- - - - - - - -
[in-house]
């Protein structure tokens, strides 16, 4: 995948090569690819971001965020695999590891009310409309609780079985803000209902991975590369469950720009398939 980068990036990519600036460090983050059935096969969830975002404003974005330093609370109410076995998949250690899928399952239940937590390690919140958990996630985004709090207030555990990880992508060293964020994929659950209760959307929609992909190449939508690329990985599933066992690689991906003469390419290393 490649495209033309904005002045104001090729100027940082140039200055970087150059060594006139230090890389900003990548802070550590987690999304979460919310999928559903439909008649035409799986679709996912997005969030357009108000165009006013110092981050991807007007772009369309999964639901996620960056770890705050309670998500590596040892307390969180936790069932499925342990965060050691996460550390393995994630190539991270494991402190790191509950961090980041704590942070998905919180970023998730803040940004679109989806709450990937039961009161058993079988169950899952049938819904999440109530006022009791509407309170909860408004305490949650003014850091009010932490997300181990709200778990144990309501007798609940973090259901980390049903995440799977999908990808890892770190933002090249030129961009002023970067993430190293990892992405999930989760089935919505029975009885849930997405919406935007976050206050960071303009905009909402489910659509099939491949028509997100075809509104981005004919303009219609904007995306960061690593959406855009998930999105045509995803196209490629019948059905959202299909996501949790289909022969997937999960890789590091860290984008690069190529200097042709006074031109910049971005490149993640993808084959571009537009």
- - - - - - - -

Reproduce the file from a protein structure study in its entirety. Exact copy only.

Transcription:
[in-house]
């Protein structure tokens, strides 16, 4: 995948090569690819971001965020695999590891009310409309609780079985803000209902991975590369469950720009398939 980068990036990519600036460090983050059935096969969830975002404003974005330093609370109410076995998949250690899928399952239940937590390690919140958990996630985004709090207030555990990880992508060293964020994929659950209760959307929609992909190449939508690329990985599933066992690689991906003469390419290393 490649495209033309904005002045104001090729100027940082140039200055970087150059060594006139230090890389900003990548802070550590987690999304979460919310999928559903439909008649035409799986679709996912997005969030357009108000165009006013110092981050991807007007772009369309999964639901996620960056770890705050309670998500590596040892307390969180936790069932499925342990965060050691996460550390393995994630190539991270494991402190790191509950961090980041704590942070998905919180970023998730803040940004679109989806709450990937039961009161058993079988169950899952049938819904999440109530006022009791509407309170909860408004305490949650003014850091009010932490997300181990709200778990144990309501007798609940973090259901980390049903995440799977999908990808890892770190933002090249030129961009002023970067993430190293990892992405999930989760089935919505029975009885849930997405919406935007976050206050960071303009905009909402489910659509099939491949028509997100075809509104981005004919303009219609904007995306960061690593959406855009998930999105045509995803196209490629019948059905959202299909996501949790289909022969997937999960890789590091860290984008690069190529200097042709006074031109910049971005490149993640993808084959571009537009």